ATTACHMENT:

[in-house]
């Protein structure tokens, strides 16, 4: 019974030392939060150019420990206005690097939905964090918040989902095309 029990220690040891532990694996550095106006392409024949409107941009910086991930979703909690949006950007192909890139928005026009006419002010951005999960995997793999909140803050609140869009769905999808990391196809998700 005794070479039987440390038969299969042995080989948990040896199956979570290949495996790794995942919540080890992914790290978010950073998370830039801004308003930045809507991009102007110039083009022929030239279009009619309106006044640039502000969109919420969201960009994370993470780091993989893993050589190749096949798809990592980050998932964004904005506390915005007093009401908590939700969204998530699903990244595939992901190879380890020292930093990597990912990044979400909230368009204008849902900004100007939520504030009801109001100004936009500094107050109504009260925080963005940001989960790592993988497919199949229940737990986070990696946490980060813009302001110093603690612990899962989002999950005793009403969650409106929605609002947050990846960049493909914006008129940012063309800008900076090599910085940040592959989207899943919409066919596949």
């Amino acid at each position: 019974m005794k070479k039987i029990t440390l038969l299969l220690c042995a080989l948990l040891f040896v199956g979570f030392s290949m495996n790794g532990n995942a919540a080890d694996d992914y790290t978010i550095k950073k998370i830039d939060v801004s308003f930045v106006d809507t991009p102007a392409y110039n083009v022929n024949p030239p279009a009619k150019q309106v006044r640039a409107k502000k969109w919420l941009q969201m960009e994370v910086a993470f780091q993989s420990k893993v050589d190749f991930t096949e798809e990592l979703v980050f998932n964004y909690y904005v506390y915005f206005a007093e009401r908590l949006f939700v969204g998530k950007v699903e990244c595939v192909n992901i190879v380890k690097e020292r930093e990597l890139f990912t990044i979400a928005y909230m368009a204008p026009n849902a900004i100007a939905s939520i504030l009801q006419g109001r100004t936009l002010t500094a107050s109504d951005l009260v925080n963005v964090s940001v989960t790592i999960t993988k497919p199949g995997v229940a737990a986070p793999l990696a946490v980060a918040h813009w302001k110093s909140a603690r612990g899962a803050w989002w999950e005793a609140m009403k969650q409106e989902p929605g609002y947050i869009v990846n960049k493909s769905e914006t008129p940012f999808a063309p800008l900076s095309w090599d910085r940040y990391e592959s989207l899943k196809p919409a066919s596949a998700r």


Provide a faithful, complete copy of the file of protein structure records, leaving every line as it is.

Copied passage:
[in-house]
């Protein structure tokens, strides 16, 4: 019974030392939060150019420990206005690097939905964090918040989902095309 029990220690040891532990694996550095106006392409024949409107941009910086991930979703909690949006950007192909890139928005026009006419002010951005999960995997793999909140803050609140869009769905999808990391196809998700 005794070479039987440390038969299969042995080989948990040896199956979570290949495996790794995942919540080890992914790290978010950073998370830039801004308003930045809507991009102007110039083009022929030239279009009619309106006044640039502000969109919420969201960009994370993470780091993989893993050589190749096949798809990592980050998932964004904005506390915005007093009401908590939700969204998530699903990244595939992901190879380890020292930093990597990912990044979400909230368009204008849902900004100007939520504030009801109001100004936009500094107050109504009260925080963005940001989960790592993988497919199949229940737990986070990696946490980060813009302001110093603690612990899962989002999950005793009403969650409106929605609002947050990846960049493909914006008129940012063309800008900076090599910085940040592959989207899943919409066919596949």
């Amino acid at each position: 019974m005794k070479k039987i029990t440390l038969l299969l220690c042995a080989l948990l040891f040896v199956g979570f030392s290949m495996n790794g532990n995942a919540a080890d694996d992914y790290t978010i550095k950073k998370i830039d939060v801004s308003f930045v106006d809507t991009p102007a392409y110039n083009v022929n024949p030239p279009a009619k150019q309106v006044r640039a409107k502000k969109w919420l941009q969201m960009e994370v910086a993470f780091q993989s420990k893993v050589d190749f991930t096949e798809e990592l979703v980050f998932n964004y909690y904005v506390y915005f206005a007093e009401r908590l949006f939700v969204g998530k950007v699903e990244c595939v192909n992901i190879v380890k690097e020292r930093e990597l890139f990912t990044i979400a928005y909230m368009a204008p026009n849902a900004i100007a939905s939520i504030l009801q006419g109001r100004t936009l002010t500094a107050s109504d951005l009260v925080n963005v964090s940001v989960t790592i999960t993988k497919p199949g995997v229940a737990a986070p793999l990696a946490v980060a918040h813009w302001k110093s909140a603690r612990g899962a803050w989002w999950e005793a609140m009403k969650q409106e989902p929605g609002y947050i869009v990846n960049k493909s769905e914006t008129p940012f999808a063309p800008l900076s095309w090599d910085r940040y990391e592959s989207l899943k196809p919409a066919s596949a998700r």